Engine glitch which cost McLaren win happens “randomly”, says O’Ward


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A plenum fire happens when a misfire in the engine of a car causes all of the fuel inside the plenum of the fuel injection system to ignite, resulting in a sudden drop in engine torque. Only by lifting off the throttle can the fire be extinguished and the engine can return to full power.

Unless there’s another, more catastrophic engine issue, a sudden plenum event isn’t something that’s visible to onlookers.

However, it was very visible when McLaren Indy driver Pato O’Ward lifted out of the throttle exiting the final corner of the St. Petersburg street circuit with just over three laps to go on Sunday, and let Marcus Ericsson through with ease to snatch the first win of the 2023 IndyCar season from him.

“There was a flaming fire in the engine plenum. And that was just random,” explained O’Ward, who would go on to finish second after holding off Scott Dixon.

O’Ward has had similar problems before
And according to McLaren’s lead driver, it’s not a new phenomenon that occurs with the Chevrolet engines that power his number five car. “It comes up randomly,” he said. “You can’t really predict it. So yeah, we just have to have a look into it.”

Last year, during Sunday morning warm-up for the Grand Prix of Mid-Ohio, O’Ward suffered a similar plenum event, as former team principal Taylor Kiel explained at the time. After starting from pole position, O’Ward retired from the race due to a fuel delivery problem.

“It kind of speaks for itself. Right at the exit, we kind of lost drive and gained it back. We were lucky not to get passed by Scott,” he said.

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The pain O’Ward felt after the race was more evident in what he didn’t say during his post-race interviews on television – or rather, how he struggled to put into words his immense disappointment. Even after a short time to gather himself and speak to the media in the top three finishers’ press conference, his justifiable disappointment could still be felt.

“We just got 10 points thrown away,” he said bluntly. “We started the year like we wanted to, right, but they’re very valuable points at the end of the day.”

“We’ll have a look at all the data and stuff, and then just make sure how for that not to happen.”

O’Ward had inherited the lead after Scott McLaughlin crashed into Romain Grosjean during their battle for the race lead. After a full-course caution, O’Ward got away to an early and decisive advantage, and even as Ericsson began to close in, he felt as if he could have kept Ericsson at bay around the tight, technical street circuit over the final three laps.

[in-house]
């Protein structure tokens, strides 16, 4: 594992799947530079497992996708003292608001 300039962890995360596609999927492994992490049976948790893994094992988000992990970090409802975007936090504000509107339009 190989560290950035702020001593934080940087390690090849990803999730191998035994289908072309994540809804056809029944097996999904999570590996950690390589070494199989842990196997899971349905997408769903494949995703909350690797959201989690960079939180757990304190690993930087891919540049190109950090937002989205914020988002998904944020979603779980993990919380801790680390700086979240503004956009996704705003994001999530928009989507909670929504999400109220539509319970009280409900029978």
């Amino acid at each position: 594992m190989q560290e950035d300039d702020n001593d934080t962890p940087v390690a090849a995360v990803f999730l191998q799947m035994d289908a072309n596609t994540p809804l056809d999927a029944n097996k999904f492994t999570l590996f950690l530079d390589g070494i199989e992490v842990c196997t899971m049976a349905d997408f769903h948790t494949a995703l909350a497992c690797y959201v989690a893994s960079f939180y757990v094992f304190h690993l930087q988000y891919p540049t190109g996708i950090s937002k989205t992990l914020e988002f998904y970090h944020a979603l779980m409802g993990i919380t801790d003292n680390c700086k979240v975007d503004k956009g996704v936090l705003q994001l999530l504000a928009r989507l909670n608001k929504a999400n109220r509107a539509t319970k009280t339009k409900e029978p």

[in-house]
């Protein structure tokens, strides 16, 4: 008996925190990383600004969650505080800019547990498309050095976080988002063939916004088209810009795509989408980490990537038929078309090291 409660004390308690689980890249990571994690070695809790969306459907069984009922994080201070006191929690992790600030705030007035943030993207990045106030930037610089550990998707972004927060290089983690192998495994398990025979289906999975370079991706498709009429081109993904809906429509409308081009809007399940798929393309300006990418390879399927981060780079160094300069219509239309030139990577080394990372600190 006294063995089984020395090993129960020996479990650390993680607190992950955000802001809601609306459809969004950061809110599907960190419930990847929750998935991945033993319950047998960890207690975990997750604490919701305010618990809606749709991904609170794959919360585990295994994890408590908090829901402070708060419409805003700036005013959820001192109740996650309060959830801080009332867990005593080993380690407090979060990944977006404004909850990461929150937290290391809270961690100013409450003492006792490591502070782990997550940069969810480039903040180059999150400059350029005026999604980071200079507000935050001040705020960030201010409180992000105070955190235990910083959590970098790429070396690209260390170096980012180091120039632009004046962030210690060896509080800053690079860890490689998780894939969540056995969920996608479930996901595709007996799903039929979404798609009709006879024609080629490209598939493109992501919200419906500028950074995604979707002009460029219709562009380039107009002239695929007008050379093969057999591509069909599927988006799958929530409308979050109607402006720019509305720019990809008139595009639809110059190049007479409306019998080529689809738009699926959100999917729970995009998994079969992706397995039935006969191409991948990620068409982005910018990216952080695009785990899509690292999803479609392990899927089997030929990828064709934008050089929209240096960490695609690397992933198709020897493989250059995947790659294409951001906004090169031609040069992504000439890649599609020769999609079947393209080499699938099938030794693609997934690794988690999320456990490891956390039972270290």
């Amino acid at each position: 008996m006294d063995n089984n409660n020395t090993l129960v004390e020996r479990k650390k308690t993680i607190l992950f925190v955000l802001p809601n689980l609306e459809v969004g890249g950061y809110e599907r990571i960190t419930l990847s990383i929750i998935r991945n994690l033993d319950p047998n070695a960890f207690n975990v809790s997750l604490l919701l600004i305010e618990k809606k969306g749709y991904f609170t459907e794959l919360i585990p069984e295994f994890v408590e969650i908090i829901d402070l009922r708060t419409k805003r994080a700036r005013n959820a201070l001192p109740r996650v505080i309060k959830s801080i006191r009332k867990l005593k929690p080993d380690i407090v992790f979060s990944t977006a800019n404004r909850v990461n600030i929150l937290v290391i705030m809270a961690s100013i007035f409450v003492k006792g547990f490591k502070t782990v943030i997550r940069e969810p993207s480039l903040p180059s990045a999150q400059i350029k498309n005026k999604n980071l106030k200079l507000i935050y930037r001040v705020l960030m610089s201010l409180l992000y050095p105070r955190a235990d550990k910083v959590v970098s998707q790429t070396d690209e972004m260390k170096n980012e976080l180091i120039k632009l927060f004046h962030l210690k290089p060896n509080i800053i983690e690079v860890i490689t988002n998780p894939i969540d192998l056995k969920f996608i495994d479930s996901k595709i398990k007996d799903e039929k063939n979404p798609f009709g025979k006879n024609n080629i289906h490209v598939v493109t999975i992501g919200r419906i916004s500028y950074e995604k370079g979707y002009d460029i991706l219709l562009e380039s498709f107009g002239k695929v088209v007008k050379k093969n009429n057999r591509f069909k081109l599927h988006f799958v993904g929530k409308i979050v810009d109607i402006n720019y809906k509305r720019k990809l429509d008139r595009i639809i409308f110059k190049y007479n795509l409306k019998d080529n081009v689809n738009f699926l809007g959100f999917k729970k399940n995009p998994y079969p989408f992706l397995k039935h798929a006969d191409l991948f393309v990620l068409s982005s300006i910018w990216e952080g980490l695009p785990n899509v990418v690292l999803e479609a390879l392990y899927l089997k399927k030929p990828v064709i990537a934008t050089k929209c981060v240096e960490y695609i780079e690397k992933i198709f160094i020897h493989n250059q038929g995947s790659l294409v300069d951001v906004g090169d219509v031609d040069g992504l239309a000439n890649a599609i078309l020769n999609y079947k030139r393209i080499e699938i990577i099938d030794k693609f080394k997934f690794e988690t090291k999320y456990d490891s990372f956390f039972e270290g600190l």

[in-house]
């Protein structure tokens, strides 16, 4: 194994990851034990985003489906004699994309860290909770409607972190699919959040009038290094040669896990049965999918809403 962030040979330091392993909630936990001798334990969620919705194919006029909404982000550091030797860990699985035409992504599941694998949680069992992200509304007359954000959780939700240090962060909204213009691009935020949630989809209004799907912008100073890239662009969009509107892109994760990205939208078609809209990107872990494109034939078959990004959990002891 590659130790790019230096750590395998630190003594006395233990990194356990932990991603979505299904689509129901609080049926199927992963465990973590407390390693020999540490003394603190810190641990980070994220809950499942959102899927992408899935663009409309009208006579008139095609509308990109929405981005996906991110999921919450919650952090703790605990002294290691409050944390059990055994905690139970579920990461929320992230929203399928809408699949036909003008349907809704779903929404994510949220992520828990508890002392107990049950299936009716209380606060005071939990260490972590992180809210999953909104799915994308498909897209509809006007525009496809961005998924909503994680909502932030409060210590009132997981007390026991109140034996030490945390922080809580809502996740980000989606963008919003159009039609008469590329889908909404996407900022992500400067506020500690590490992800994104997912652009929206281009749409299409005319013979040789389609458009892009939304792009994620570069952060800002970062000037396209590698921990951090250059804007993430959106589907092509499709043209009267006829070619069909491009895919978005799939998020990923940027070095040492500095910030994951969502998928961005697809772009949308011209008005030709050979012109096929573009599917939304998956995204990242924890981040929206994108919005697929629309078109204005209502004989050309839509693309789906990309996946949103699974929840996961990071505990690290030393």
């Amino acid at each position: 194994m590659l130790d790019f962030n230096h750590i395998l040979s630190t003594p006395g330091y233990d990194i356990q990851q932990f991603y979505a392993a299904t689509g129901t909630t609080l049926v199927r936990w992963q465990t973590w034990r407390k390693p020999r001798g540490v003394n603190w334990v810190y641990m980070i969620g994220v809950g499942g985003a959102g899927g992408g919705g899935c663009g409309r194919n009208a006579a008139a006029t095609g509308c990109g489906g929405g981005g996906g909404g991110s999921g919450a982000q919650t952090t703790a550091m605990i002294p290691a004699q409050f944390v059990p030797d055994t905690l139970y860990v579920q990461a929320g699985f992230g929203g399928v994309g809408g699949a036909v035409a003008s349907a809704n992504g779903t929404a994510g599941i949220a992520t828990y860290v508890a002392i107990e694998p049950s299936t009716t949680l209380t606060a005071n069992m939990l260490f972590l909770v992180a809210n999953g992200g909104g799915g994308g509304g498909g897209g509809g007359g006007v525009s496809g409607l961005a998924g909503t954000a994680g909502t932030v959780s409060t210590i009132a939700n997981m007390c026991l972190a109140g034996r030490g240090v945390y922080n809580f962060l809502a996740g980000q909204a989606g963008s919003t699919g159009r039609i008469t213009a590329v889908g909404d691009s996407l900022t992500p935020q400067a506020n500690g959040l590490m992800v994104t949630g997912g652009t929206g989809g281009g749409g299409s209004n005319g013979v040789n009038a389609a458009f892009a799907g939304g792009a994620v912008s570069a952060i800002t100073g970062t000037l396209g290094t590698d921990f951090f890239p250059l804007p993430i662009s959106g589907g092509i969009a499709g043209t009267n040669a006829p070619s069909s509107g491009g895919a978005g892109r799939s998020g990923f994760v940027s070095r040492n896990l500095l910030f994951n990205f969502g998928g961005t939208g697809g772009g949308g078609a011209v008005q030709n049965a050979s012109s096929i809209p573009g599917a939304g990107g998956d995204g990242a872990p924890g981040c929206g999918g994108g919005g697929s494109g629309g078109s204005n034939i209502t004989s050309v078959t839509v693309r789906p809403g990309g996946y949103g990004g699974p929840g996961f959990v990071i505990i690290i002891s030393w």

“I didn’t have a lot of Push-to-Pass to play with, so I was managing it accordingly, and I think we would have been just fine,” O’Ward reflected. “We were managing a one-second gap, and I don’t think Marcus was going to get us.”

“I don’t know what else to tell you. It’s very unfortunate.”

McLaren’s first race as a team with three full-time entries was one of mixed fortunes. Felix Rosenqvist finished 49 laps down in 19th after extensive repairs to damage suffered in a first-lap, multi-car accident.

But Alexander Rossi avoided the carnage and finished fourth in his first drive for his new team. “It was a shame what happened to Felix at the start. I think the three of us had the potential to all be in the top ten,” Rossi said.

“Today was just keeping your nose clean and staying out of trouble. It was a really good start for the organisation,” he added. “I think we will only get stronger from here.”

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RJ O'Connell
Motorsport has been a lifelong interest for RJ, both virtual and ‘in the carbon’, since childhood. RJ picked up motorsports writing as a hobby...

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  • 4 comments on “Engine glitch which cost McLaren win happens “randomly”, says O’Ward”

    1. That’s not a plenum fire.
      This is a plenum fire.

    2. A bummer, but stuff happens in racing.

    3. Weird thing to happen on such an engine, but he would probably have ended 2nd anyway, Marcus was way faster and pulled a good lead pretty quickly.

    4. “Random”? There is always a technical “reason”. (That’s why engineering works.) “God does not roll dice.” – A. Einstein, noted Smart Guy

    Comments are closed.